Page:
Eudaly piles on criticism of ODOT's Interstate 5 project
Commissioner Chloe Eudaly is ready to harmonize with the vocal critics of a state transportation plan that adds new lanes to Interstate 5 as it crosses into the Rose Quarter.
The first-termer overseeing the transit bureau at Portland City Hall is the latest politician to call on the Oregon Department of Transportation to prepare a second, more rigorous study of the project's overall effects, known formally as an Environmental Impact Study.
"Although it would be nice to fix the bottleneck on I-5," Eudaly said in a statement, "as it stands the added auxiliary lanes on I-5 will not deliver meaningful safety, environmental or equity benefits."
ODOT's vision for the narrow stretch of I-5 would create two new auxiliary lanes, one in each direction, which would allow drivers to chug along to interstates 84 or 405 without having to merge. Workers would also widen shoulders so drivers have enough space to pull over after a fender-bender.
Opponents say the $450-million project will encourage residents to keep on commuting by car, though funding is also included to build ambitious lids over I-5, bridging a divide in the Albina neighborhood and creating new greenspace and leafy routes for hikers and bikers.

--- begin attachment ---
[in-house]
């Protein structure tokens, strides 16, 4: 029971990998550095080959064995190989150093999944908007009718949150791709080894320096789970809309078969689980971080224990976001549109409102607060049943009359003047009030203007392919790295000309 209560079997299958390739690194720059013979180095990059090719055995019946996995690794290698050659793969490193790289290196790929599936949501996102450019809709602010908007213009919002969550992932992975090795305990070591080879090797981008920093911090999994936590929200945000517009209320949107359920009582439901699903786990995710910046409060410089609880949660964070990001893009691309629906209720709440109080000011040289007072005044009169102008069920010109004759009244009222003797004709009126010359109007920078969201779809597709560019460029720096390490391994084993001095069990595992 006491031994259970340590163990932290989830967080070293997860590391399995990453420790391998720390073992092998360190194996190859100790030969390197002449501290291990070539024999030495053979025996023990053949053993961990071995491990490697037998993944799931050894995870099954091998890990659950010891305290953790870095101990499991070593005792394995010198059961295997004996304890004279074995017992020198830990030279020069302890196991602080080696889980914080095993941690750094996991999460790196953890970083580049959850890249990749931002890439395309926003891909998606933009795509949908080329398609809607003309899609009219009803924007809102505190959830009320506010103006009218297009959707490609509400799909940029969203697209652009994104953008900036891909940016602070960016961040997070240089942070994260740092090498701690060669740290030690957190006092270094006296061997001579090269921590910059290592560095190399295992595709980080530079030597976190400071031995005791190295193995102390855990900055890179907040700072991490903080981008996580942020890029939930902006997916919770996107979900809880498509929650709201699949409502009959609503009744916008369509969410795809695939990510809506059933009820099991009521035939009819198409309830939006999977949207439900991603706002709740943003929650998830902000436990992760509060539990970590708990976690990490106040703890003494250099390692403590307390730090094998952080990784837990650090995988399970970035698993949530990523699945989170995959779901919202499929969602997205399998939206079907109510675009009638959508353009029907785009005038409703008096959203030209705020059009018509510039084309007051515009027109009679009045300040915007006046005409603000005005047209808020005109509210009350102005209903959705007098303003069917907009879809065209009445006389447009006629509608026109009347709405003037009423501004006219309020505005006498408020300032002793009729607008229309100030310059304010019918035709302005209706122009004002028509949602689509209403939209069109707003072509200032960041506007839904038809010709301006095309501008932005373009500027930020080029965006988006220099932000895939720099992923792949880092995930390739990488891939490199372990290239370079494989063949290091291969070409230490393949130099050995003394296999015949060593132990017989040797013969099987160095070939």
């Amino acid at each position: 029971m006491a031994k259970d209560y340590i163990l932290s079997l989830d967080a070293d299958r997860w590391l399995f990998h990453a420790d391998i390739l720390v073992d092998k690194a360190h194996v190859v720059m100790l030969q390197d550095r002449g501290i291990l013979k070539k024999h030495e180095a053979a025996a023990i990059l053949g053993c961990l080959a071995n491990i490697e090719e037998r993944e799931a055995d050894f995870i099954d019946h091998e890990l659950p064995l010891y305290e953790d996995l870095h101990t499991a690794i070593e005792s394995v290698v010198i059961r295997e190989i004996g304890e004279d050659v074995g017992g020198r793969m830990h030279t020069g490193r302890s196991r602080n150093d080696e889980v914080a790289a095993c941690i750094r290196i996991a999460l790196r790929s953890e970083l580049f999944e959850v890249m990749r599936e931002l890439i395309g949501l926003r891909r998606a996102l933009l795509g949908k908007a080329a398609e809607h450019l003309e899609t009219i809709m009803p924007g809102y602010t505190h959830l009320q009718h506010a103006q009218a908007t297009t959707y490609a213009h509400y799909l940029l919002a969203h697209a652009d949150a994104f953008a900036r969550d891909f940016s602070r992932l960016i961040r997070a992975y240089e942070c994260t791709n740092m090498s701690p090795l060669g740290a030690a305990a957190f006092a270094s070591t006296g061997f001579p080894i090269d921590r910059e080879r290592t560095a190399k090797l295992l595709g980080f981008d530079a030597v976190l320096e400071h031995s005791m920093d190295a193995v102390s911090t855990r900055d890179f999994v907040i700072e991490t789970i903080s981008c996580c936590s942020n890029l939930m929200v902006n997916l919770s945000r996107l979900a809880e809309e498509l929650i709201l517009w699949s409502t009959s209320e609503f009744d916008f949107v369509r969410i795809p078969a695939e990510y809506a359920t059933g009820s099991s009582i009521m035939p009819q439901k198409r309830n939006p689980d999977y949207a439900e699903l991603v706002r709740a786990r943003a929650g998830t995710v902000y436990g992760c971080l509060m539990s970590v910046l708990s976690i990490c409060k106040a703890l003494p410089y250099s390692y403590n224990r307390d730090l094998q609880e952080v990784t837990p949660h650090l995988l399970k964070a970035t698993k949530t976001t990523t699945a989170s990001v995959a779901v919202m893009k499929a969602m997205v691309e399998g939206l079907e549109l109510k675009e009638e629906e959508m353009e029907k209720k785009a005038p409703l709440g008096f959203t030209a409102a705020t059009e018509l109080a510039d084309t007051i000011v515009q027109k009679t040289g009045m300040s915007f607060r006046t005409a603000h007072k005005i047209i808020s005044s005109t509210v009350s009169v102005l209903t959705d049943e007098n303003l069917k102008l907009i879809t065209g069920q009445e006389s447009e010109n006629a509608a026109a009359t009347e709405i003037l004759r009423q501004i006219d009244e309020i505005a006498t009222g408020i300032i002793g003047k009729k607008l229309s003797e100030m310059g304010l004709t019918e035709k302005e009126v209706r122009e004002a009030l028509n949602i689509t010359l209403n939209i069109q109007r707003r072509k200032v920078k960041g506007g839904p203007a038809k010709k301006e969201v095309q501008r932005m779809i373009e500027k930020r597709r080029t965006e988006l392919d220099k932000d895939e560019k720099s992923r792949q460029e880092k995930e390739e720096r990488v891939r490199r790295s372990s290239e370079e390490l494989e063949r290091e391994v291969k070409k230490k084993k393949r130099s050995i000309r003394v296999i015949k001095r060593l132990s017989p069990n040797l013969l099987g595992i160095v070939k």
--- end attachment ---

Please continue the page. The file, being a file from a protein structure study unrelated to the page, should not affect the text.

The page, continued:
Eudaly's objection isn't exactly an unconquerable roadblock for the project's planners, since the state government and the Federal Highway Administration control the interstate, not the city of Portland.
Even if the project stalls, the commissioner acknowledged that the money will still be spent on interstates — just not here. "These funds… will be reallocated somewhere else in the region, most likely on a significant freeway expansion project such as additional lanes on I-205 around West Linn," she predicted.
Eudaly said in the statement released Tuesday, April 2 that she wants the board overseeing ODOT to ensure the proposed I-5 tolls are in place by the time work wraps up on the interstate.
The influential leader of the Albina Vision, Rukaiyah Adams, is demanding as well that ODOT launch a more in-depth review of the project than the just-completed Environmental Assessment
"We are asked to trust that the highway covers and the environmental remediation will be modified," Adams wrote to administrators. "But there is no basis for trust, certainly not from the historic community that called lower Albina home."
Commissioner Jo Ann Hardesty told the Tribune in an exclusive interview that she opposes the I-5 Improvement Project. Mayor Ted Wheeler, however, says Portlanders are lucky that state leaders chose to fund this project out of the many competitors for the $5.3 billion in transportation funding passed as a package deal in 2017.
In a statement, ODOT administrators promised to take a close look at all feedback they receive before the deadline to comment closed April 1.
"We appreciate receiving the comments in all letters that were submitted," ODOT said. "We will be reviewing all comments."
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